'They abandoned us': Commanding general of US-allied Kurdish forces rails against US plans to pull back from Syria

Trump's sudden decision to pull back U.S. forces in Syria has sparked a backlash

October 7, 2019, 6:16 PM

President Donald Trump's sudden decision to pull back U.S. forces in Syria ahead of a possible Turkish assault on U.S. partners on the ground in the war-torn country's northeast has sparked a fierce backlash.

Facing condemnation from Republican and Democratic lawmakers, Trump and senior U.S. officials tried to clean up the announcement by making clear that the U.S. does not support that kind of Turkish assault and saying the U.S. was simply moving troops out of potential harm's way.

Alarmed U.S. officials warned that the decision could empower the Islamic State and push the Kurdish forces who served as the foot soldiers for the U.S. and its coalition against ISIS to turn now to Syrian leader Bashar al-Assad and his backers, Russia and Iran.

"They abandoned us," Gen. Mazloum Ebdi, the commanding general of the Syrian Democratic Forces, told ABC News about Trump's decision through an interpreter.

The SDF are a majority Kurdish force that bore the brunt of the fighting against the terror group.

President Donald Trump and Turkey's President Recep Tayyip Erdogan talk during the NATO (North Atlantic Treaty Organization) summit in Brussels, July 11, 2018.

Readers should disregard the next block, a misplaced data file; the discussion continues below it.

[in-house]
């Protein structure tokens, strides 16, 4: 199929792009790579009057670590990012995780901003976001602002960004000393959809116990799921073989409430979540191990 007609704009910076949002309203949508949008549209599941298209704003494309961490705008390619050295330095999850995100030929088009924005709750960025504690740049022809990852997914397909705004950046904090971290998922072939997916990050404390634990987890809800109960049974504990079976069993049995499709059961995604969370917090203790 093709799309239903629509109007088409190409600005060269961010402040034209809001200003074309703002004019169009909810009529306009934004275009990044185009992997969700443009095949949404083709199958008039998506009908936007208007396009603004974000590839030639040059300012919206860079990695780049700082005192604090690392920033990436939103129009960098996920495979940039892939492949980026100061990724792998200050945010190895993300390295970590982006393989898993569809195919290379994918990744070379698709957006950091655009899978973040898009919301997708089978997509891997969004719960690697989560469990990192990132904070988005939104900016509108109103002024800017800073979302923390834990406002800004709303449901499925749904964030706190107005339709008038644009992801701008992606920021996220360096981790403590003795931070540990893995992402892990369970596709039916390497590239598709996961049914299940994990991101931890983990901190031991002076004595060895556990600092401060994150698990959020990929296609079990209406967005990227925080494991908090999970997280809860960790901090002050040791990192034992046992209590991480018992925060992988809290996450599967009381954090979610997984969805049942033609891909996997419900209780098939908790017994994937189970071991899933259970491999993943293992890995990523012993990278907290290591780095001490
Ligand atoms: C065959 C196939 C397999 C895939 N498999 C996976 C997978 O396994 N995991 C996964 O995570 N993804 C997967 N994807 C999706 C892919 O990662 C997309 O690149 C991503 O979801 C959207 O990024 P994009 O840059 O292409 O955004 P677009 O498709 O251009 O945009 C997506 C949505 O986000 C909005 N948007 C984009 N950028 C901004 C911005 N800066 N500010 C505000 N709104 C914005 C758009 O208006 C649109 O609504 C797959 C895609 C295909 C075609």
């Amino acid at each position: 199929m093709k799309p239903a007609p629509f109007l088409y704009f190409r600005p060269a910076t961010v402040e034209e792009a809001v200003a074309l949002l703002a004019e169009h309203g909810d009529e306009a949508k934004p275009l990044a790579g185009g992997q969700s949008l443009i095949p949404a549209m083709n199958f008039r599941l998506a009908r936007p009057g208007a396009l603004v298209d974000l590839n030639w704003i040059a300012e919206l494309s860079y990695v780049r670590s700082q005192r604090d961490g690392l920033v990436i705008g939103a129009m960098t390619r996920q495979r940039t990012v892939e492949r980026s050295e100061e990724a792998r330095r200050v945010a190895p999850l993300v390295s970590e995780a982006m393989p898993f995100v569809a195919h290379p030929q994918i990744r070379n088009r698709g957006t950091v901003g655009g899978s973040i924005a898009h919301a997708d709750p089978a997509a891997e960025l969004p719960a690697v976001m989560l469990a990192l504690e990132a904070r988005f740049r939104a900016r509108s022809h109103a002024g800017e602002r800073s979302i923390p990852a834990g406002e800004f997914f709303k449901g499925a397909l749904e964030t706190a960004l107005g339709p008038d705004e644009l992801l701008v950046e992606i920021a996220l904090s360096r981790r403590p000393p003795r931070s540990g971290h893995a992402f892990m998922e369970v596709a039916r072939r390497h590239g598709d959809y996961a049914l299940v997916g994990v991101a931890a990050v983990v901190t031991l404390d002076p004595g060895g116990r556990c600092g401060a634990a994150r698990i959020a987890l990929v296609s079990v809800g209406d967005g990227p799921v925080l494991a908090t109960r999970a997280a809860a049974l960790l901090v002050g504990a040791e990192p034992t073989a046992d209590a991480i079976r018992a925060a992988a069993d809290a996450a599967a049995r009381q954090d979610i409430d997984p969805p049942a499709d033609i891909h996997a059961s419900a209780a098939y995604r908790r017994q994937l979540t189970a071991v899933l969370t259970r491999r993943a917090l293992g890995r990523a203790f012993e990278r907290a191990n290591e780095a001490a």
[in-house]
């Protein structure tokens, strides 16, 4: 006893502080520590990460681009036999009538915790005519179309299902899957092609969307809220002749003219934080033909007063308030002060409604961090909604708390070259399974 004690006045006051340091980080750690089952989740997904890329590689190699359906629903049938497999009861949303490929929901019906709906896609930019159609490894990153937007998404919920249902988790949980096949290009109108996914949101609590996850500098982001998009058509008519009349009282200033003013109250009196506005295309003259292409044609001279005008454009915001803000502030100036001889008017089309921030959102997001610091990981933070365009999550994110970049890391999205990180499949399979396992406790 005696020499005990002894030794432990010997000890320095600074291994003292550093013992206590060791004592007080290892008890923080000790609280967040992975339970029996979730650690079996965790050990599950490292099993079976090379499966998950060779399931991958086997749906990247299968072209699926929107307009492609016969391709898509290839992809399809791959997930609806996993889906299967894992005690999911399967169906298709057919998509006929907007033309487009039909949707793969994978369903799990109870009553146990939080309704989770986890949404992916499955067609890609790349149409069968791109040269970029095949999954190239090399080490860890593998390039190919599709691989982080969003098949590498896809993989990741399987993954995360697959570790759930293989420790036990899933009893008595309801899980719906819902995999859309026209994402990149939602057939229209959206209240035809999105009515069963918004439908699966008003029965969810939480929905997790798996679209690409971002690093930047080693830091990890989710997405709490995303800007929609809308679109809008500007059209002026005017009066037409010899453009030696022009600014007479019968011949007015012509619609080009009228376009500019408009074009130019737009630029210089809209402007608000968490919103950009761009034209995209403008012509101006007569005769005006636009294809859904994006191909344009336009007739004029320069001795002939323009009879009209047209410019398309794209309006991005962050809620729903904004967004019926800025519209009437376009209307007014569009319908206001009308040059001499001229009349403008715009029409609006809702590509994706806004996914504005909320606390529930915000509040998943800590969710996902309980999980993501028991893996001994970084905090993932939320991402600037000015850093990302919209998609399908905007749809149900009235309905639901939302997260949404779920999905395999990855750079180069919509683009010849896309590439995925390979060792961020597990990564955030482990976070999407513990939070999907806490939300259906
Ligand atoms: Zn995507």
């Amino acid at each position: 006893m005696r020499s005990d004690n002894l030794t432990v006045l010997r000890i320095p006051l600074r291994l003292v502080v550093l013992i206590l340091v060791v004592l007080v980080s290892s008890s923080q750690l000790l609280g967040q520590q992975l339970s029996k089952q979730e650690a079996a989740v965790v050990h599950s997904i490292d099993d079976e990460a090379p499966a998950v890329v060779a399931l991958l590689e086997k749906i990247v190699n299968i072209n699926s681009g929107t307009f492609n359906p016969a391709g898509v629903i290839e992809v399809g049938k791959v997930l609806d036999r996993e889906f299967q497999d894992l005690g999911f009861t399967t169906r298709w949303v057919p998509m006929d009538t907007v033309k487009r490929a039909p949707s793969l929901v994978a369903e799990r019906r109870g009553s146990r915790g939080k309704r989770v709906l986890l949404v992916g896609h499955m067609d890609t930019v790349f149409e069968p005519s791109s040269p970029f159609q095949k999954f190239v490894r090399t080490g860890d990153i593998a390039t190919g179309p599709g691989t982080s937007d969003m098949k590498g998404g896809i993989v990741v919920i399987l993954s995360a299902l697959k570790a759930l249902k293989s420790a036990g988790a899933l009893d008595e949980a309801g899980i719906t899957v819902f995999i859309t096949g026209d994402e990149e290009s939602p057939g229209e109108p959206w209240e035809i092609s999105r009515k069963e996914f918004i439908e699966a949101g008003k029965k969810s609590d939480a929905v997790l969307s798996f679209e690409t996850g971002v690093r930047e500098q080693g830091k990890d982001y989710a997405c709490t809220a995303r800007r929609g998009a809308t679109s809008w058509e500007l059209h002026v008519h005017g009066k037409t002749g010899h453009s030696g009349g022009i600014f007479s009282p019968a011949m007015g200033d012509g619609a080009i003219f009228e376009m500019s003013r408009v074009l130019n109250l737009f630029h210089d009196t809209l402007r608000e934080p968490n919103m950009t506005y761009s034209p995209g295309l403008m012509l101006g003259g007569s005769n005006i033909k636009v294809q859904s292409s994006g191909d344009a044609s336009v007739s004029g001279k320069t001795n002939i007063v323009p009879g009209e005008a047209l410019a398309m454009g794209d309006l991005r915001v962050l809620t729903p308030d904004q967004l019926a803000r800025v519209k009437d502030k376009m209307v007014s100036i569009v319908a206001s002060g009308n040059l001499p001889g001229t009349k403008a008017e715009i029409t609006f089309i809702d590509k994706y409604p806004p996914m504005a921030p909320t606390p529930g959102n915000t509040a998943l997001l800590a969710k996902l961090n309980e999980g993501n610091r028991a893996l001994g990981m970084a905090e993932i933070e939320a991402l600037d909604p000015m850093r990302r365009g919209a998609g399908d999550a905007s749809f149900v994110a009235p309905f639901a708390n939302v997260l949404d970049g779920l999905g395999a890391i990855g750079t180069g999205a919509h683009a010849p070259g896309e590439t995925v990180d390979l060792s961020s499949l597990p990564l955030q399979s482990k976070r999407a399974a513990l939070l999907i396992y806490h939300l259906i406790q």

Brendan Smialowski/AFP via Getty Images, FILE

Some U.S. officials tried to downplay the decision, saying it was a small group of U.S. troops and that the president only intended to get them out of harm's way, not change U.S. policy. But a senior U.S. official told ABC News it could overturn years of effort to defeat ISIS.

"Everyone in the military from the youngest Green Beret in Syria to the secretary of defense is opposed to withdrawing our forces," the senior official said. "I don't think anyone advised this."

In a statement late Sunday, the White House said Turkey would soon invade northern Syria and attack the Kurdish forces that Turkey considers terrorists. The U.S. has armed and backed these forces, but has long considered their affiliated group in Turkey a terrorist organization. While Turkish President Recep Tayyip Erdogan has threatened to launch this assault for months now, the presence of U.S. forces working with the SDF had prevented that.

After his call with Erdogan on Sunday, however, the White House announced those troops would move out. Instead, while they "will not support or be involved in the operation," they also "will no longer be in the immediate area," White House press secretary Stephanie Grisham announced.

That was interpreted as a green light for Turkey to move forward with its offensive. Ebdi told ABC News that the U.S. "abandoned us in the middle of struggle against ISIS" and warned a Turkish offensive is going to lead to ethnic cleansing and change the demographic in the area. This is what the Turks are looking to do, he added.

By Monday afternoon, the administration was amending its statement to say they opposed a Turkish invasion and wanted to protect America's Kurdish allies.